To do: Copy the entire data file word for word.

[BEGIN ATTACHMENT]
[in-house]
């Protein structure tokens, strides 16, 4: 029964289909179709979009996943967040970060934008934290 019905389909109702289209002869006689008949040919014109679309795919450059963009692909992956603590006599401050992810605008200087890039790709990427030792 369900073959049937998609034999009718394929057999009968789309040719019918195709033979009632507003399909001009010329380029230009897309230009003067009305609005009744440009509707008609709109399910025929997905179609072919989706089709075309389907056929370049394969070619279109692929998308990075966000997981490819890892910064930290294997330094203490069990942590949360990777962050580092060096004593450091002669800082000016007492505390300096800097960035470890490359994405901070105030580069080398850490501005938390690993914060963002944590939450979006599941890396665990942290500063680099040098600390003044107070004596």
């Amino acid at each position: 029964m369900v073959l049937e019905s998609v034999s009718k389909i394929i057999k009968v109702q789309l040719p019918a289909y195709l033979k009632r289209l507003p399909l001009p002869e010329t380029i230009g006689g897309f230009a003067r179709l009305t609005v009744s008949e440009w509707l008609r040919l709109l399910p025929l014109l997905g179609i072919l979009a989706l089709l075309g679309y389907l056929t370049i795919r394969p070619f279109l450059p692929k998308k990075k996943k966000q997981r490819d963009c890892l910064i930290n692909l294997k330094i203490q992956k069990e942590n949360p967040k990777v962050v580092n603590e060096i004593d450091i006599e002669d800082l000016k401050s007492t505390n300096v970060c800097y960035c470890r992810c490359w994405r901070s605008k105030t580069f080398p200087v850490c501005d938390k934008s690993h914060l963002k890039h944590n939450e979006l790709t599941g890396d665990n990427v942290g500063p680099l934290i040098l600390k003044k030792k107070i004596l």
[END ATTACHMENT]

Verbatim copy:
[in-house]
């Protein structure tokens, strides 16, 4: 029964289909179709979009996943967040970060934008934290 019905389909109702289209002869006689008949040919014109679309795919450059963009692909992956603590006599401050992810605008200087890039790709990427030792 369900073959049937998609034999009718394929057999009968789309040719019918195709033979009632507003399909001009010329380029230009897309230009003067009305609005009744440009509707008609709109399910025929997905179609072919989706089709075309389907056929370049394969070619279109692929998308990075966000997981490819890892910064930290294997330094203490069990942590949360990777962050580092060096004593450091002669800082000016007492505390300096800097960035470890490359994405901070105030580069080398850490501005938390690993914060963002944590939450979006599941890396665990942290500063680099040098600390003044107070004596």
């Amino acid at each position: 029964m369900v073959l049937e019905s998609v034999s009718k389909i394929i057999k009968v109702q789309l040719p019918a289909y195709l033979k009632r289209l507003p399909l001009p002869e010329t380029i230009g006689g897309f230009a003067r179709l009305t609005v009744s008949e440009w509707l008609r040919l709109l399910p025929l014109l997905g179609i072919l979009a989706l089709l075309g679309y389907l056929t370049i795919r394969p070619f279109l450059p692929k998308k990075k996943k966000q997981r490819d963009c890892l910064i930290n692909l294997k330094i203490q992956k069990e942590n949360p967040k990777v962050v580092n603590e060096i004593d450091i006599e002669d800082l000016k401050s007492t505390n300096v970060c800097y960035c470890r992810c490359w994405r901070s605008k105030t580069f080398p200087v850490c501005d938390k934008s690993h914060l963002k890039h944590n939450e979006l790709t599941g890396d665990n990427v942290g500063p680099l934290i040098l600390k003044k030792k107070i004596l």